Heart Surgeon Attacks Ad with Female Cigar Smoker: Why It Is Harder for Women to Quit and How to Stop
SPRINGFIELD, Ohio, March 12, 2013 /PRNewswire/ -- The Ohio cardiac surgeon Surender R. Neravetla who took Costco to task for publishing a pro-salt article in its "Costco Connection" magazine is at it again. This time he's taking on Karrass, the self-proclaimed "worldwide leader in negotiation training" for running an ad featuring an attractive businesswoman smoking a celebratory cigar. When Dr. Neravetla saw the ad in two separate in-flight magazines—US Airways Magazine and Delta Sky Magazine—he was incensed.
"Women don't need a cigar to break through the glass ceiling or to celebrate their business successes," says the heart surgeon who sees the destruction tobacco wreaks on the heart on a daily basis. "To suggest either is the height of corporate irresponsibility not only because of the damage that tobacco does to the heart but because of how much harder it is for women to quit smoking."
Although heart disease has long been considered a man's problem, it is the number one killer of women in this country. Half a million American women die each year from heart disease, which actually means the disease now actually kills more women than men (and disables even more). Those numbers exceed the next seven causes of death combined.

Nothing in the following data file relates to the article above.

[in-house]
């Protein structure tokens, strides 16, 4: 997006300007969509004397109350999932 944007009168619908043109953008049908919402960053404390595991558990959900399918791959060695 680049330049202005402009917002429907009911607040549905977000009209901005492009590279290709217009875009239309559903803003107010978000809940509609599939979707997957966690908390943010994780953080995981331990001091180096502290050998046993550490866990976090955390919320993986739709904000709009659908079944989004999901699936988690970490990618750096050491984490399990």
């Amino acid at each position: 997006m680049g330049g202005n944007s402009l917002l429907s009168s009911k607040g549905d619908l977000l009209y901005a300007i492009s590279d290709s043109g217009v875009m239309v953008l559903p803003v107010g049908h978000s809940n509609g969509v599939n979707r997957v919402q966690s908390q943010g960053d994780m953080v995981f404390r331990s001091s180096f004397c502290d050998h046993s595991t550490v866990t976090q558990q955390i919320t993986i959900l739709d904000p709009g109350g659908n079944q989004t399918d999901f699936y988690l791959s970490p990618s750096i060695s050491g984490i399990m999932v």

Smoking is a huge contributing factor. A study that analyzed data on smoking and health from 86 previous studies published between 1966 and 2011 uncovered that women who smoke have a 25% higher risk than men of suffering from heart disease. The study published online on August 11, 2011 in The Lancet also revealed that a woman's extra risk increases 2 percent for each additional year she smokes.
Dr. Neravetla, who is the author of Salt Kills, witnesses this connection every day in his practice, along with how tough it is for women to actually quit. "Whether prompted by celebration or frustration, I have seen far too many patients who had successfully quit smoking start back up again after a single smoke," he says. "This happens even when the physical price is devastatingly obvious."
One of the Doctor's patients, we'll call her Jennifer, is a prime example. "I have tried everything to quit smoking," she cries from a wheelchair after complaining of severe pain in the left foot. "I have tried pills, patches, acupuncture and hypnotherapy, you name it. I have tried them all; many times over. Nothing has worked. I don't want to be in so much pain all the time. I don't want be cut so many times and in so many places over and over."
Jennifer, who must use oxygen all the time now because of emphysema caused by years of smoking, has suffered any number of health problems caused by her addiction to smoking. Even she has lost count of how many surgeries and other procedures she has undergone. She has had heart surgery twice along with multiple vascular procedures to open blocked arteries in just about every part of her body. Typical of women smokers, the benefit of surgery does not last very long. Because she has continued to smoke, the same arteries keep getting blocked again and the disease spreads to even more arteries.